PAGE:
Unified Communications Featured Article

Video App from Mozilla Brings New Life to Unified Communications


May 14, 2013

Video conferencing has brought a variety of benefits to the corporate environment including dramatically slashing expenses related to travel in addition to bringing the level of efficiency throughout geographically separated divisions to an unparalleled level. And unified communications (UC) platforms have proved highly advantageous for businesses as they can streamline operations overall and enable customers to communicate with the company through whatever channel they feel most comfortable using.

As the space continues to expand by the day, high-definition video powered via the Web has been significantly enhanced. One the latest innovations to be unveiled is from Mozilla in conjunction with graphics firm OTOY. The twosome have created an application from the ground up that will enable Internet users to “stream HD video and apps on HTML5 supported browsers,” according to a recent blog post from UC expert Teo.

 When leveraging this next-generation app, users can turn to Adobe Photoshop without being forced to utilize any sort of plug-in. The post added, “It will also eliminate the need to use QuickTime and other video applications to watch HD video. Most browsers are HTML5 enabled, which means Mozilla's app will be accessible by a large portion of Internet users.”

The app is being acknowledged for its ability to allow for increased mobility, which in turn will assist workers on-the-go to hold video conferences from anywhere they happen to be located and at anytime.

Additionally, “The impacts of the purely JavaScript-based system are multiple: for end- users, the ability to run native PC apps on any device with an internet connection and to purchase and protect content without digital-rights management (DRM); for content creators, cheaper, faster rendering and the ability to distribute anywhere viewers can type in a URL; and for open Web or cloud-computing advocates, a push away from proprietary or legacy plug-ins and an embrace of HTML5,” a separate report noted.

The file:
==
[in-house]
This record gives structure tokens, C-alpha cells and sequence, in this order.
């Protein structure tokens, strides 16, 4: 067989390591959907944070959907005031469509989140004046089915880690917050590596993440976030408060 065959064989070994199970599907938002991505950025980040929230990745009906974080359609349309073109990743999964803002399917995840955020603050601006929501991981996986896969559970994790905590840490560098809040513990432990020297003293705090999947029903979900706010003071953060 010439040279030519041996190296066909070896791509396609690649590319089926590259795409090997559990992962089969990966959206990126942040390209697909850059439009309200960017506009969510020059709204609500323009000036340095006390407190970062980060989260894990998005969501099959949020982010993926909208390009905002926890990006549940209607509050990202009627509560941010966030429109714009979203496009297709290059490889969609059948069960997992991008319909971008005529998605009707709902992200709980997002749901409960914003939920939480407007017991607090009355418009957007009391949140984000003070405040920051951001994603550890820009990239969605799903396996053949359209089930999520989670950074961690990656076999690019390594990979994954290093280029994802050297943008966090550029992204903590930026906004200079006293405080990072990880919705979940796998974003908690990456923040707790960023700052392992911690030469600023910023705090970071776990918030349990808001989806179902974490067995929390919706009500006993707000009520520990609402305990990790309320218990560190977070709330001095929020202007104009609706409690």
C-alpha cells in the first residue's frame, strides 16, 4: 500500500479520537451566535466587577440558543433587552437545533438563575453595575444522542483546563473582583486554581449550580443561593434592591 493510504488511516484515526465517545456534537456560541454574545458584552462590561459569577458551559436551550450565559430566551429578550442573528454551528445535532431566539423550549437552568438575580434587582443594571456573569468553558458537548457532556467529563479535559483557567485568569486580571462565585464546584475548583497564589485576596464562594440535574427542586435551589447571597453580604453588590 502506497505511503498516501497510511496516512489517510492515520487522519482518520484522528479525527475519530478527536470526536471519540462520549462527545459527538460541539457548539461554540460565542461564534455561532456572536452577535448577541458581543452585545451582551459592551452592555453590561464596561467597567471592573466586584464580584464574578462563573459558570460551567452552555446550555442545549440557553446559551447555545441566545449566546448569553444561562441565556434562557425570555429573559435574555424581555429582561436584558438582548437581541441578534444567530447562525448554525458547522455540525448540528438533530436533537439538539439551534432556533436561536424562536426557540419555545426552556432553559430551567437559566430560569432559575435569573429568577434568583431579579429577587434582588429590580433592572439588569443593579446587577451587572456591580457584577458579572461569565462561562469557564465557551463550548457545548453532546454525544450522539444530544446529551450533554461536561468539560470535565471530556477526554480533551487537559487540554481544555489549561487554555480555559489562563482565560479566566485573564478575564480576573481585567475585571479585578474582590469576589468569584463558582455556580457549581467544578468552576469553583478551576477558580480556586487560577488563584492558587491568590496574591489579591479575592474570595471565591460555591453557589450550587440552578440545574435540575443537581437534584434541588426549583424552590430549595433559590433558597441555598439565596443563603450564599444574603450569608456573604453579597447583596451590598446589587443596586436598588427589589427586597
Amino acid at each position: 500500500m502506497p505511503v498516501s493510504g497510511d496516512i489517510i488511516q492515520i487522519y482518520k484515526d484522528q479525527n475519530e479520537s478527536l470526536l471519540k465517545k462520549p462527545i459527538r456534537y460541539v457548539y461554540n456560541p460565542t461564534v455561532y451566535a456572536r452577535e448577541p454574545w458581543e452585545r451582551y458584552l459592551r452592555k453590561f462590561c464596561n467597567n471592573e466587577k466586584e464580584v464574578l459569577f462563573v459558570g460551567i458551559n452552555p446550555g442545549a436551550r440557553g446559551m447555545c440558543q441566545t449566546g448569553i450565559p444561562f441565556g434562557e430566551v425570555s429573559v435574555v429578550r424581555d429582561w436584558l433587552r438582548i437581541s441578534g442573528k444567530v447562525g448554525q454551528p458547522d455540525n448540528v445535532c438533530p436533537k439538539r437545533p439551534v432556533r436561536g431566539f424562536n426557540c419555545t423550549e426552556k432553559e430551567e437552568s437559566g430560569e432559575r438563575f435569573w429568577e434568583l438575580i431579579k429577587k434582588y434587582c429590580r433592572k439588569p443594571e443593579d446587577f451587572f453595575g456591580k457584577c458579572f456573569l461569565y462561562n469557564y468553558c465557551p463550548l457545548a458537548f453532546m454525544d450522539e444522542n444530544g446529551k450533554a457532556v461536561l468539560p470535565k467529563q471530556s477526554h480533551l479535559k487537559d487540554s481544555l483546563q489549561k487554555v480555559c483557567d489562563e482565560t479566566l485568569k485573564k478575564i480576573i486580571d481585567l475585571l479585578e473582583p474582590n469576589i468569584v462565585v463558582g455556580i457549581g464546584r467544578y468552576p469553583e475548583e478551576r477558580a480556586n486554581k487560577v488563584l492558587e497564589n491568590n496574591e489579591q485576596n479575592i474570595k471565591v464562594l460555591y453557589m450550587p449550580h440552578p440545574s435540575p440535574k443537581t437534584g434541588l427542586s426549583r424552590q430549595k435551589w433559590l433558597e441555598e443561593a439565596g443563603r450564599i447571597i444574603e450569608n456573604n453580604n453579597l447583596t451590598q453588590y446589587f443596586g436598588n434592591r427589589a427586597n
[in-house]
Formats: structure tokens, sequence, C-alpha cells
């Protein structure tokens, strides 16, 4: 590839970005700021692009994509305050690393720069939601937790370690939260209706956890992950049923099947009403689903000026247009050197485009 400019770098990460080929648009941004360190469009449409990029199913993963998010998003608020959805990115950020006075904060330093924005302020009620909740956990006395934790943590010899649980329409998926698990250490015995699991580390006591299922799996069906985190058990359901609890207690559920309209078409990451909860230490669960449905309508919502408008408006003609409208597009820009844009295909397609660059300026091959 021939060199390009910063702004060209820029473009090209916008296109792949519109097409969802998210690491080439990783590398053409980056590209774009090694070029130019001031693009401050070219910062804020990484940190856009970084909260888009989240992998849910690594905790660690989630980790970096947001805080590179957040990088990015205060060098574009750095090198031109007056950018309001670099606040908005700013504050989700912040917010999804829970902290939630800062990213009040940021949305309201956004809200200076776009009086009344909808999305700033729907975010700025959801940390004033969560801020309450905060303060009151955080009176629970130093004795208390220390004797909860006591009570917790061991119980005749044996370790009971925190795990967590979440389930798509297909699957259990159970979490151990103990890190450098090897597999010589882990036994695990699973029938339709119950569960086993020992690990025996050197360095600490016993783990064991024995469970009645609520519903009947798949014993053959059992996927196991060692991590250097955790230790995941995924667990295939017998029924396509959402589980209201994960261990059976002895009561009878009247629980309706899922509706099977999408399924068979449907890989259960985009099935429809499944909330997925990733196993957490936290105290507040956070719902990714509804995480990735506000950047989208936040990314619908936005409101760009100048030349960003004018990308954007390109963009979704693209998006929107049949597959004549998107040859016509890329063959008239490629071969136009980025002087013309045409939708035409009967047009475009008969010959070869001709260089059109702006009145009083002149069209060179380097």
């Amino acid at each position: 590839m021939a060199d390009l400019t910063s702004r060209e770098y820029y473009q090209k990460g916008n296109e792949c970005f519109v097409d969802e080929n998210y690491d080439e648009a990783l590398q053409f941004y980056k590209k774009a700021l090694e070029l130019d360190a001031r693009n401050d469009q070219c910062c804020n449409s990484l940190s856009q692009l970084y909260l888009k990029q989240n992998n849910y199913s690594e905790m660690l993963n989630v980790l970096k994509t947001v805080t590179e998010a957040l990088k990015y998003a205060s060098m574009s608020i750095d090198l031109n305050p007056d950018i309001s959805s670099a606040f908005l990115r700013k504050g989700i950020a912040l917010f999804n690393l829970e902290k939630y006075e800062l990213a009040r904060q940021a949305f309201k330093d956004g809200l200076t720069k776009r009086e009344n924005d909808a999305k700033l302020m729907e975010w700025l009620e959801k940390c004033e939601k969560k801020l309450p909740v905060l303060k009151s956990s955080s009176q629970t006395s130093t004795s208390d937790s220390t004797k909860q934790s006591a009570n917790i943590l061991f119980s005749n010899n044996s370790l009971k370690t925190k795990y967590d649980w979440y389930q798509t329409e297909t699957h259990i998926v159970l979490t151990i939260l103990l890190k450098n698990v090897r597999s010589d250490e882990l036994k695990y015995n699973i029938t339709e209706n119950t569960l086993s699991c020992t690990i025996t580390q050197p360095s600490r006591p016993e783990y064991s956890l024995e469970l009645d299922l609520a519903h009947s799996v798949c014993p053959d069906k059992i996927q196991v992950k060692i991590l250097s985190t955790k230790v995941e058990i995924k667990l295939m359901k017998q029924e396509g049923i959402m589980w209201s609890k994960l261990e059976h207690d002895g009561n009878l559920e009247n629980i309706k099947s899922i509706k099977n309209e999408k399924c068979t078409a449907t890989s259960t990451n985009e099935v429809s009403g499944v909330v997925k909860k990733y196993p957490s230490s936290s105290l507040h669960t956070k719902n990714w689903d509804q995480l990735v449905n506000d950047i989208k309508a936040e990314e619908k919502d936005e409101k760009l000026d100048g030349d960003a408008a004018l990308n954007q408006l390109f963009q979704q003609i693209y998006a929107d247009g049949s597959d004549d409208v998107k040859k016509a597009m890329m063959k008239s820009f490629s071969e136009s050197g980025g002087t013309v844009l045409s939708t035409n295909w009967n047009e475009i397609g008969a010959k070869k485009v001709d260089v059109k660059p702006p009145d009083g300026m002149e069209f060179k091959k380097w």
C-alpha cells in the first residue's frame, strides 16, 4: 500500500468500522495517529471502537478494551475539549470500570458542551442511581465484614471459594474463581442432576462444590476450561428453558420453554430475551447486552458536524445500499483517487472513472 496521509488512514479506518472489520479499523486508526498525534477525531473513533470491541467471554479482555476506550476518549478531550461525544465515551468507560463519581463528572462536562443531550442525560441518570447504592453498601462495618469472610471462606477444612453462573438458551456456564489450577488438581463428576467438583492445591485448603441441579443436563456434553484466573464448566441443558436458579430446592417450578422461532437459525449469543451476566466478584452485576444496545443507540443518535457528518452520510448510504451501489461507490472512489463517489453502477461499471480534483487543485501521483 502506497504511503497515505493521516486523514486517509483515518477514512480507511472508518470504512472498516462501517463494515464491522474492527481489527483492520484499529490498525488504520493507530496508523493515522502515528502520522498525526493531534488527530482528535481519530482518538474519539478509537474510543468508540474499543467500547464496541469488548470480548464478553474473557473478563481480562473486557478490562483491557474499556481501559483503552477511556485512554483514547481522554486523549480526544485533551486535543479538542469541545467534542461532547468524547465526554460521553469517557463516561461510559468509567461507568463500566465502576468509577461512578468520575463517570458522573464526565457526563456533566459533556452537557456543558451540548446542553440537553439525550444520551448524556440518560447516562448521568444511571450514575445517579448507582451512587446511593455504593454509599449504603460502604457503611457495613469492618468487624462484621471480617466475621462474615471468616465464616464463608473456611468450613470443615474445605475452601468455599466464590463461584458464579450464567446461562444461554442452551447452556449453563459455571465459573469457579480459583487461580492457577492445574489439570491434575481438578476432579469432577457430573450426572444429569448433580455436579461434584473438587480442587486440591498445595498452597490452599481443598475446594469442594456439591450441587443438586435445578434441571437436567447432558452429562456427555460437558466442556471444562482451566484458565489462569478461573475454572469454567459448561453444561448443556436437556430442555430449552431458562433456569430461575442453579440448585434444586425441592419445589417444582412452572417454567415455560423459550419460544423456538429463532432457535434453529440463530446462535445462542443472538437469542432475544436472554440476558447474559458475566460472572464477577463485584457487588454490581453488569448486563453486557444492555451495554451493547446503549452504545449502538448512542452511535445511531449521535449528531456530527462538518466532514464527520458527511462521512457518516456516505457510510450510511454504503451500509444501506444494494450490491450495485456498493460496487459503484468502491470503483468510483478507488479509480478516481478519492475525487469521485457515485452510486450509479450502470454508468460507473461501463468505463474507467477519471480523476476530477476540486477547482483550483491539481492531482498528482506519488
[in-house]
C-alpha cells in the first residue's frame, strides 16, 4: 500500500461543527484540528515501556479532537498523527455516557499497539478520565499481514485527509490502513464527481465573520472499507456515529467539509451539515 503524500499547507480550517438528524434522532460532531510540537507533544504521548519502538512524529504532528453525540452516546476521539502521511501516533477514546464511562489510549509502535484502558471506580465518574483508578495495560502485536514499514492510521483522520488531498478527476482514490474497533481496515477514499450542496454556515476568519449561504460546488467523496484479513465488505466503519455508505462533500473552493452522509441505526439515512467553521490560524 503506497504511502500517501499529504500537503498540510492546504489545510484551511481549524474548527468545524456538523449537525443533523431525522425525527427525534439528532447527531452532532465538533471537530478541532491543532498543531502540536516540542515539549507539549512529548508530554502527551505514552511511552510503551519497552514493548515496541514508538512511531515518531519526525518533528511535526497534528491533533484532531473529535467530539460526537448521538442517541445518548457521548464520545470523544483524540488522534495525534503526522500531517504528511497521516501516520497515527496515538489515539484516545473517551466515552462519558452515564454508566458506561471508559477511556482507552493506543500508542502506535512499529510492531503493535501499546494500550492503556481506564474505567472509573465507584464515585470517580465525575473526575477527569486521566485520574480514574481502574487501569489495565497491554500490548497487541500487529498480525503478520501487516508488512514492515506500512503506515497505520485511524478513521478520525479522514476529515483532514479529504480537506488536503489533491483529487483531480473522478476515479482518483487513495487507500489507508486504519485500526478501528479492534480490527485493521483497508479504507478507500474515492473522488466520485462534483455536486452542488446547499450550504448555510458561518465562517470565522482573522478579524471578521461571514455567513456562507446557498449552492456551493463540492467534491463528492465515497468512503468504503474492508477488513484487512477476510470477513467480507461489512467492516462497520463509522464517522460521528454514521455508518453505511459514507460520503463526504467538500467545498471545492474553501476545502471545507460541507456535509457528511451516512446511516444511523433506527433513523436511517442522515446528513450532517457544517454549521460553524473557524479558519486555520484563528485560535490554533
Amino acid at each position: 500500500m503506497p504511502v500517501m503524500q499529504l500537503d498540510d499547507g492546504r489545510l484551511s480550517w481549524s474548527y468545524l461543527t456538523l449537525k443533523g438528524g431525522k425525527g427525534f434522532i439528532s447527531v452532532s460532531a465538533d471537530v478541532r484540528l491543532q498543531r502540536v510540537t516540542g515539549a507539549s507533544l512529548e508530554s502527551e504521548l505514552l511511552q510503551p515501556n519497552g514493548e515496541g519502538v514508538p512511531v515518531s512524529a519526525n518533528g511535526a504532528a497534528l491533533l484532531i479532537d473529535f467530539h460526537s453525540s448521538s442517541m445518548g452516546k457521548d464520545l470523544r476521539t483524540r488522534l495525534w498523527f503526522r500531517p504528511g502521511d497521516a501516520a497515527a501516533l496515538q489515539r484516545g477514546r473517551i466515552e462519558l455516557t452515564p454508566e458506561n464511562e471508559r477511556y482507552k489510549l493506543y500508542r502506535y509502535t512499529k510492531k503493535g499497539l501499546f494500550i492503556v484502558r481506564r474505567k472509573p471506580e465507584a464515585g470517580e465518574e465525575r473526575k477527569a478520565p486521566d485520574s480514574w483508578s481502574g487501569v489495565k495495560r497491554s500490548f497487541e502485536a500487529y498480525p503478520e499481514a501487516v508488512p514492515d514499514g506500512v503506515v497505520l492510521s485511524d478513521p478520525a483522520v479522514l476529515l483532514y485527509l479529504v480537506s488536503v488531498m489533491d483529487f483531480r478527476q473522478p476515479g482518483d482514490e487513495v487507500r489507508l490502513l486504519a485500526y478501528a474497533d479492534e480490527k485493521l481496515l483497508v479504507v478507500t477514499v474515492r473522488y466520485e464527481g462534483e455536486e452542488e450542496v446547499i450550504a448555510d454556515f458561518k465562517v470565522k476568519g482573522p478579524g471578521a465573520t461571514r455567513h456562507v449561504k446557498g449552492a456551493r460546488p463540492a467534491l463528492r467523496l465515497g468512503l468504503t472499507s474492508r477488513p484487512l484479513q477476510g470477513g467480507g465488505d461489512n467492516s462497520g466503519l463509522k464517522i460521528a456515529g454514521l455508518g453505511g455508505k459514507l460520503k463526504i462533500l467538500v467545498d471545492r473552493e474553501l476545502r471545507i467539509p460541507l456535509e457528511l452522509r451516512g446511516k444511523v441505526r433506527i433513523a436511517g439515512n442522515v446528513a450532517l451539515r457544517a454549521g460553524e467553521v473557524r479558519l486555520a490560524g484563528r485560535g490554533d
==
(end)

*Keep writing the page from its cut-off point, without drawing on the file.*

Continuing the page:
Coined ORBX.js, the app only requires an HTML browser of your choosing such as Chrome, Safari, Firefox, Internet Explorer and even Opera to be up and running. It is likely that many consumers will implement the application without delay in order to overcome challenges like bandwidth and expensive price tags that most video solutions demand. In fact, those spearheading the project have revealed that organizations that turn to this offering can see bandwidth savings upwards of 25 percent when using popular streaming websites like Netflix. Yet, for that to take place first big names companies must migrate to ORBX.

To see exactly how it works first hand, watch the video below:

At this time, the application will cost somewhere around $300 per year and later this year, another version will be launched with even more functions like HDR encoding.




Edited by Ashley Caputo




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